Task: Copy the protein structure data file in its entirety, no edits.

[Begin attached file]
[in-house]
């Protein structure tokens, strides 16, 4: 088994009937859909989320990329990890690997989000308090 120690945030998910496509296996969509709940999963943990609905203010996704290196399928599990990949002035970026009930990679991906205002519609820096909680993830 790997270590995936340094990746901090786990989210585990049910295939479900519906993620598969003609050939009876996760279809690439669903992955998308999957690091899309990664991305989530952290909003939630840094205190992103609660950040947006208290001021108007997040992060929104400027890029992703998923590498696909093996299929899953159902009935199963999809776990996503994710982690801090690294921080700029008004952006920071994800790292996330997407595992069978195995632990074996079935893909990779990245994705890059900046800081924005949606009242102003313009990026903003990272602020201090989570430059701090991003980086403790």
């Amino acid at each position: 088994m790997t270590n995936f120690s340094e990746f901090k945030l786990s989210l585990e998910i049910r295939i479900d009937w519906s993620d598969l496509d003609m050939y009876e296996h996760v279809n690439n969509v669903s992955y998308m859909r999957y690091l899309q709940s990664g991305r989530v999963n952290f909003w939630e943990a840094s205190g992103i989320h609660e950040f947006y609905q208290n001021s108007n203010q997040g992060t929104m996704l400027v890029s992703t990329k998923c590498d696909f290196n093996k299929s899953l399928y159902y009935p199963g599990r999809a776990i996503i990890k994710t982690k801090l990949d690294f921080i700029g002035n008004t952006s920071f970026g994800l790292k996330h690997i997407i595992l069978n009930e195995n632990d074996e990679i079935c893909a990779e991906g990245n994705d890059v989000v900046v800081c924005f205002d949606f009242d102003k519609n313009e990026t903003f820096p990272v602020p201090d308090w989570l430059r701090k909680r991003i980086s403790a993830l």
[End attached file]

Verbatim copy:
[in-house]
């Protein structure tokens, strides 16, 4: 088994009937859909989320990329990890690997989000308090 120690945030998910496509296996969509709940999963943990609905203010996704290196399928599990990949002035970026009930990679991906205002519609820096909680993830 790997270590995936340094990746901090786990989210585990049910295939479900519906993620598969003609050939009876996760279809690439669903992955998308999957690091899309990664991305989530952290909003939630840094205190992103609660950040947006208290001021108007997040992060929104400027890029992703998923590498696909093996299929899953159902009935199963999809776990996503994710982690801090690294921080700029008004952006920071994800790292996330997407595992069978195995632990074996079935893909990779990245994705890059900046800081924005949606009242102003313009990026903003990272602020201090989570430059701090991003980086403790």
């Amino acid at each position: 088994m790997t270590n995936f120690s340094e990746f901090k945030l786990s989210l585990e998910i049910r295939i479900d009937w519906s993620d598969l496509d003609m050939y009876e296996h996760v279809n690439n969509v669903s992955y998308m859909r999957y690091l899309q709940s990664g991305r989530v999963n952290f909003w939630e943990a840094s205190g992103i989320h609660e950040f947006y609905q208290n001021s108007n203010q997040g992060t929104m996704l400027v890029s992703t990329k998923c590498d696909f290196n093996k299929s899953l399928y159902y009935p199963g599990r999809a776990i996503i990890k994710t982690k801090l990949d690294f921080i700029g002035n008004t952006s920071f970026g994800l790292k996330h690997i997407i595992l069978n009930e195995n632990d074996e990679i079935c893909a990779e991906g990245n994705d890059v989000v900046v800081c924005f205002d949606f009242d102003k519609n313009e990026t903003f820096p990272v602020p201090d308090w989570l430059r701090k909680r991003i980086s403790a993830l």